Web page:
GWRS - If the runners have rooted in the soil they can be severed from the parent plant and planted in their new home. I would do it anytime now (as long as the ground is not frosted) and just keep an eye on them.

I did mine about 2 weeks ago & they are doing fine - I have just had to give them an occasional watering as we have had no useful rain for nearly a month now and the beds are really getting quite dry. Oh the joys of gardening in the near desert of the Suffolk / Essex area - watering in March - I ask you! 

Watching seedlings grow

Posted: 13/03/2015 at 19:32

Oh I am soooo jealous. I am just itching to start sowing but dare not do so until we get back from hols - they would either be dried out or beyond the pricking out stage.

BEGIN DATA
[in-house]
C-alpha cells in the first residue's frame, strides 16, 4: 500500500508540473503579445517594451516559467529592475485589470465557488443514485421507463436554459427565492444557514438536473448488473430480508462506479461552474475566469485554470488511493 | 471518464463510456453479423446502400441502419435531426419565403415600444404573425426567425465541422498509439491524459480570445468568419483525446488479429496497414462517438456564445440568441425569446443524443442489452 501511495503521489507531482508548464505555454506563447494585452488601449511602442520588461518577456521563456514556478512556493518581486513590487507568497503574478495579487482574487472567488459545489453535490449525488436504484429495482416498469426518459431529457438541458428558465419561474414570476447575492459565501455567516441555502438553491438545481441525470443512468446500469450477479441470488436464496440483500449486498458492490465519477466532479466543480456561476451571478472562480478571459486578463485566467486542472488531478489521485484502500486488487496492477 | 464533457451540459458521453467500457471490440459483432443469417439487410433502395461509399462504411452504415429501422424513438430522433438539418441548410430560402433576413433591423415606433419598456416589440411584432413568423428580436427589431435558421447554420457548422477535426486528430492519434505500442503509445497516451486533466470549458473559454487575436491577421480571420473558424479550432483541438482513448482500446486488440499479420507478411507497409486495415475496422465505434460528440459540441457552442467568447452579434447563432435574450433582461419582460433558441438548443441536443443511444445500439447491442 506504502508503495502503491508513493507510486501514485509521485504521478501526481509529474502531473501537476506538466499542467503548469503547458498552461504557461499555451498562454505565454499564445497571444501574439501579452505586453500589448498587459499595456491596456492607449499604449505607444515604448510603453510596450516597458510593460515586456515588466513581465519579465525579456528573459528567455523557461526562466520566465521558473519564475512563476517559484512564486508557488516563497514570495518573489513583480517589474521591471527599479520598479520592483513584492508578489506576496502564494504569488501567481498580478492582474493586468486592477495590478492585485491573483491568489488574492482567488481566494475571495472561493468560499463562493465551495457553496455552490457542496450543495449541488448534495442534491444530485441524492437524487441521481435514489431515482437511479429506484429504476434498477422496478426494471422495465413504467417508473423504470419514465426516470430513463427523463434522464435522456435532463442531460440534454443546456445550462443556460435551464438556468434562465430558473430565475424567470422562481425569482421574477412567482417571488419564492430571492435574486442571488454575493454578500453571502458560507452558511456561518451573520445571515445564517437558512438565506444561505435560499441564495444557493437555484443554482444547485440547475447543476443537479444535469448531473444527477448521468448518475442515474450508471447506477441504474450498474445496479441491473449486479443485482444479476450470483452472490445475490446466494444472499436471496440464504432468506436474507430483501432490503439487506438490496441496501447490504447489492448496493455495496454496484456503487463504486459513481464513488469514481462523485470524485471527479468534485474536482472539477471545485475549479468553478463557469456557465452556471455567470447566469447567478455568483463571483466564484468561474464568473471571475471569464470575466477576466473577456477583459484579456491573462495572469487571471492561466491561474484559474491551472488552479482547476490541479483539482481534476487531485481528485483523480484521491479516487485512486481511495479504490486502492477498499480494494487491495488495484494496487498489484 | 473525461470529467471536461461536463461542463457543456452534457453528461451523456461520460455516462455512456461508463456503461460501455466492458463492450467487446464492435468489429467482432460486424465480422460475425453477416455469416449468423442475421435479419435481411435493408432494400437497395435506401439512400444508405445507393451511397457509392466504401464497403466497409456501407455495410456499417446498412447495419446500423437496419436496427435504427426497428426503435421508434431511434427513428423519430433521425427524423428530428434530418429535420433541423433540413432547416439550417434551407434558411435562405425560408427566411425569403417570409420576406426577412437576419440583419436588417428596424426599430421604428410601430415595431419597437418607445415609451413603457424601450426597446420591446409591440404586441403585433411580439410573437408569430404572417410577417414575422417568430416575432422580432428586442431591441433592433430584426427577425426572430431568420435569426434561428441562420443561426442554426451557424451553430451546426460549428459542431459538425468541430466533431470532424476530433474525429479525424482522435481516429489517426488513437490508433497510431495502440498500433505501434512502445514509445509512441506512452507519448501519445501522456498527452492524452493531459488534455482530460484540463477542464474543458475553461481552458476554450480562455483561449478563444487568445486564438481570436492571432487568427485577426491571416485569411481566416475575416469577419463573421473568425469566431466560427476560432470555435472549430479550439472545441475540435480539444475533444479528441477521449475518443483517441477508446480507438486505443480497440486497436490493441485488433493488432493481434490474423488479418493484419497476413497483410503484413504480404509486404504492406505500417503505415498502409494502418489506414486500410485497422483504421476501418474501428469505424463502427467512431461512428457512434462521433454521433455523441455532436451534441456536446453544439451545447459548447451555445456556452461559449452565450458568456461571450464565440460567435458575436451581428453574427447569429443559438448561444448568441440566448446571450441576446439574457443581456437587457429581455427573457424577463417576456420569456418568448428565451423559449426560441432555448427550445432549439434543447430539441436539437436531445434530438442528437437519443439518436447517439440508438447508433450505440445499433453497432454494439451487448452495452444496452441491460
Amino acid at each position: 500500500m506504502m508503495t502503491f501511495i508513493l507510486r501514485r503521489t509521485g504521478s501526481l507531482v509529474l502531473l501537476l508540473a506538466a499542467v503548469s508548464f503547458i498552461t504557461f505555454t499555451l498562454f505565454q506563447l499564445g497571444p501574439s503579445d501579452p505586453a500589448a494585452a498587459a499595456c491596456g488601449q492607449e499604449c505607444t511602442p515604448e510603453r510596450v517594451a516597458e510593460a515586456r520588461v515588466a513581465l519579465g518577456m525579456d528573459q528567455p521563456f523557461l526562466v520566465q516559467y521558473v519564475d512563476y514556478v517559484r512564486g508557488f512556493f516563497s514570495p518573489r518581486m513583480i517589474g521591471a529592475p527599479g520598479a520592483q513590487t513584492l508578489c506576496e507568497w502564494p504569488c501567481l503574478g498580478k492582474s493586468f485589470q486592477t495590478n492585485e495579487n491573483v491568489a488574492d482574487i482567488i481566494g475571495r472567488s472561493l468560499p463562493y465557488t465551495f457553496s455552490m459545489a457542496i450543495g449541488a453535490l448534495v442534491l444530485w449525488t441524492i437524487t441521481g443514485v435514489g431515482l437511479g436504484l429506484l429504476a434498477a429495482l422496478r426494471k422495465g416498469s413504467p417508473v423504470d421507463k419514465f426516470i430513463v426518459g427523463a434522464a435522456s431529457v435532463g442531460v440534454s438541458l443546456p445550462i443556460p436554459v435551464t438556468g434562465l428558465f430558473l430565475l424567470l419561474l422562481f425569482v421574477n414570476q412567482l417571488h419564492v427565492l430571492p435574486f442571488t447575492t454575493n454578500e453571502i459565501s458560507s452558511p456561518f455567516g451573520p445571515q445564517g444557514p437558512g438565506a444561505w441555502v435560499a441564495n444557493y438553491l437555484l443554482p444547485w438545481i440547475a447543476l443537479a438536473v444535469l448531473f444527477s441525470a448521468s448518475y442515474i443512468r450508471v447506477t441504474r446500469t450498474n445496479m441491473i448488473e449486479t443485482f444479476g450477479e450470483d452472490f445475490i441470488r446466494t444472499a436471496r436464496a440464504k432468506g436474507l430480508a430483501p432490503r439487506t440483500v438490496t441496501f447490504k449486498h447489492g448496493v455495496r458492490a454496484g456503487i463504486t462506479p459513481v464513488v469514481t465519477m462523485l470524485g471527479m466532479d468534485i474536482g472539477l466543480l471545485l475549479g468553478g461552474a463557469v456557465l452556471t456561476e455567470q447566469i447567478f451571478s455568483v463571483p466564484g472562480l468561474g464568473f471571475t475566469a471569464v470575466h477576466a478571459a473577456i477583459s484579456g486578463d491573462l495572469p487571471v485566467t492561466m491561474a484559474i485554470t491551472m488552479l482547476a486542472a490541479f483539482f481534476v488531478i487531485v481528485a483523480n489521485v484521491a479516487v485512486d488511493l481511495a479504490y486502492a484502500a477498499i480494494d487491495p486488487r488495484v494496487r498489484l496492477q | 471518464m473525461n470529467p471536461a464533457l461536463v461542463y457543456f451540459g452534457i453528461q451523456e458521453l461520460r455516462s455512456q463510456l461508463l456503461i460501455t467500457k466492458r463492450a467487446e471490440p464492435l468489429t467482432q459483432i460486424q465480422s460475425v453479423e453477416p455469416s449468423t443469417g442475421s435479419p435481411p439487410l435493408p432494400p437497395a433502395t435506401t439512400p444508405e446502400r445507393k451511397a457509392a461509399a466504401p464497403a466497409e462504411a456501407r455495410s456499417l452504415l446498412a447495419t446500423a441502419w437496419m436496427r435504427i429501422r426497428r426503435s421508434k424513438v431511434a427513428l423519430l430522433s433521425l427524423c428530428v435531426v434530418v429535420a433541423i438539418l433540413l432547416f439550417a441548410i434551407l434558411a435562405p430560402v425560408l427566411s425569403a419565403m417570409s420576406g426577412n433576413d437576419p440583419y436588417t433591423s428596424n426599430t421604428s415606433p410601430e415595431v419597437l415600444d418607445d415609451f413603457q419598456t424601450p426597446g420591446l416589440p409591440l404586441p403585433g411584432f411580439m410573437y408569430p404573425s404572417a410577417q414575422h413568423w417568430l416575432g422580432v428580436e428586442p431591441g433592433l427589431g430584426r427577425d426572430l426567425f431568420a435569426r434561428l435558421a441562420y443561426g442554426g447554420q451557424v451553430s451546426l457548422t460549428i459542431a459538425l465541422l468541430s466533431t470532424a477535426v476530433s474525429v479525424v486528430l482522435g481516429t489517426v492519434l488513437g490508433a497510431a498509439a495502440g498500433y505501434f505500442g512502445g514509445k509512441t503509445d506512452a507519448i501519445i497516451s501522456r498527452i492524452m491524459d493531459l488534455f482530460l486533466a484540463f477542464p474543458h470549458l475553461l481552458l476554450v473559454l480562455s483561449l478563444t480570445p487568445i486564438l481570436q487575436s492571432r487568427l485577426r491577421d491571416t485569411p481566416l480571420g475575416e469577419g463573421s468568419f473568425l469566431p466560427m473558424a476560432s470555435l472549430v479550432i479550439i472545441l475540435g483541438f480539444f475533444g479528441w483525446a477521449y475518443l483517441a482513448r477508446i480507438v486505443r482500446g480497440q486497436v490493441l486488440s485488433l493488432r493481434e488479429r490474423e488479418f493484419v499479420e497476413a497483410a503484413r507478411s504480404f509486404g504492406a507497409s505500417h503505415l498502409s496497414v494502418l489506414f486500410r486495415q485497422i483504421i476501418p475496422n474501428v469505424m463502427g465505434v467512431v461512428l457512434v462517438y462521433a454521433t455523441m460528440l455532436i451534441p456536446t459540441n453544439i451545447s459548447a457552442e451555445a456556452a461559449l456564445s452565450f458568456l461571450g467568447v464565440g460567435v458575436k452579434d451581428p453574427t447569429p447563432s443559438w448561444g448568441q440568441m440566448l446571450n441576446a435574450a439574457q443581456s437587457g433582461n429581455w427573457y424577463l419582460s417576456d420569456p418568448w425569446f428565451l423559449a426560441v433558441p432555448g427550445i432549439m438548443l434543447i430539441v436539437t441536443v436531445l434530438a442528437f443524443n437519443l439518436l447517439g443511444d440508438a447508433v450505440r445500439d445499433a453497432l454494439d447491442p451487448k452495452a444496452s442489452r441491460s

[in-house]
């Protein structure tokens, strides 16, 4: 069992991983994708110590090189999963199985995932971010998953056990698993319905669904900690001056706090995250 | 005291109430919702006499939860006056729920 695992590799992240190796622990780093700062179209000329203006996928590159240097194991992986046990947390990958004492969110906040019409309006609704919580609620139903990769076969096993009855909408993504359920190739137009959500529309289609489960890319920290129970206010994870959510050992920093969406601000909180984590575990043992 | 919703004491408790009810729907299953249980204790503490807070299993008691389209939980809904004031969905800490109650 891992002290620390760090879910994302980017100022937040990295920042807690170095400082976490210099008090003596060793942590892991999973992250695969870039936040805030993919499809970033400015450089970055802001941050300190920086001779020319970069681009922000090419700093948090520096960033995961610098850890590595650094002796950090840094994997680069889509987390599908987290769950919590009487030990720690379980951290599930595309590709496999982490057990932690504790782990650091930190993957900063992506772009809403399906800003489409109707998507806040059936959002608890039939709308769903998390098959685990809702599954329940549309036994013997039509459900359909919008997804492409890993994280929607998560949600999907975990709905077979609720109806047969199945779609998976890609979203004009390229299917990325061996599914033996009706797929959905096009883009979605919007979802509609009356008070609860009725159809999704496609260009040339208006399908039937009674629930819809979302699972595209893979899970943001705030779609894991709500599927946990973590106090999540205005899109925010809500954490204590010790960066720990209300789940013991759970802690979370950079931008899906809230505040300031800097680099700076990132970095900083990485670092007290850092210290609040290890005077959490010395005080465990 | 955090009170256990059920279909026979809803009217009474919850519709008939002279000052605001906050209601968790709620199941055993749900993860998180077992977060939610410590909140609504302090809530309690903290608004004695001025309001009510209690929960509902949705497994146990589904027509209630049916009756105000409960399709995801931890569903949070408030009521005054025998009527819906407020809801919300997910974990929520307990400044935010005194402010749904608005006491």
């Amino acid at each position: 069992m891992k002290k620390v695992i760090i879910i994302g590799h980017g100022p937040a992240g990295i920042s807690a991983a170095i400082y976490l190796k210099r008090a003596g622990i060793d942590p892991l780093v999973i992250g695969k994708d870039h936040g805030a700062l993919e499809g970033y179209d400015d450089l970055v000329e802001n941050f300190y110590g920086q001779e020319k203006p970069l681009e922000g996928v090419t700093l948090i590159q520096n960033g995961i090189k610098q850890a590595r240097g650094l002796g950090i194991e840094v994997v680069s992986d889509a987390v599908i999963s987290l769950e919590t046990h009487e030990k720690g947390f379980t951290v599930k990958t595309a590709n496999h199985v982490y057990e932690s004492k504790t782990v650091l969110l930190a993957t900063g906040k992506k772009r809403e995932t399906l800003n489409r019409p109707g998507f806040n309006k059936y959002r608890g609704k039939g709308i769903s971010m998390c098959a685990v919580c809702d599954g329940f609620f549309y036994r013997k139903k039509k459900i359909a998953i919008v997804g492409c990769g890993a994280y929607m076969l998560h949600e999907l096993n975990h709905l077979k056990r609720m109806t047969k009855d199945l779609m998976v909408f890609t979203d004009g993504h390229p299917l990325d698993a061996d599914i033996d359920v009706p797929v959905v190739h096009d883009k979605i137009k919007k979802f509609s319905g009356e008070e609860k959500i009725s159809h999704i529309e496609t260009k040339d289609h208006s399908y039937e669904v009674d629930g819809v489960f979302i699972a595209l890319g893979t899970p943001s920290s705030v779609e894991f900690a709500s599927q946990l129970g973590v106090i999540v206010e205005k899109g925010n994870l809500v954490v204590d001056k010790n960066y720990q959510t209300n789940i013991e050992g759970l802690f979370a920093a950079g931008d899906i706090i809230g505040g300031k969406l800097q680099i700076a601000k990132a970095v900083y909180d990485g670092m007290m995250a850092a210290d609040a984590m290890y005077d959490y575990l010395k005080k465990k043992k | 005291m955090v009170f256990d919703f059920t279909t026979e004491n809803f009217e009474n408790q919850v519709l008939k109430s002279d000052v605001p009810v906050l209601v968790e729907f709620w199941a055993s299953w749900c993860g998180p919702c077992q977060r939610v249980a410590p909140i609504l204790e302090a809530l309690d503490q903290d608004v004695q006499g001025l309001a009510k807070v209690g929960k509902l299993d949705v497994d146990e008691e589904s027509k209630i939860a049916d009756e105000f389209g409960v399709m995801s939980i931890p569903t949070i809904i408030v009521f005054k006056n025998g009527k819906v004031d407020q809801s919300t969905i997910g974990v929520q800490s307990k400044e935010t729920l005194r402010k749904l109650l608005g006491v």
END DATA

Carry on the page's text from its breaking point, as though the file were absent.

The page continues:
I have to keep reminding myself there is still a lot of time until summer & I don't usually sow too much before the end of March. 

Anyone done any gardening today?

Posted: 11/03/2015 at 22:12
Would your daughter enjoy making snap dragons (Antirrhinums) 'talk' Hyacinth? - they are fairly easy & make a nice display. Nicotiana are also easy & have a delicious scent in the evening.

Can You Help Identify?

Posted: 11/03/2015 at 19:11


Can You Help Identify?

Posted: 11/03/2015 at 19:10

Hi NG - I think you are correct with the first photo & the second one looks like a winter flowering honeysuckle. The third looks familiar but I can't bring it to mind just now. Sure somebody else will be able to help though!

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11 threads returned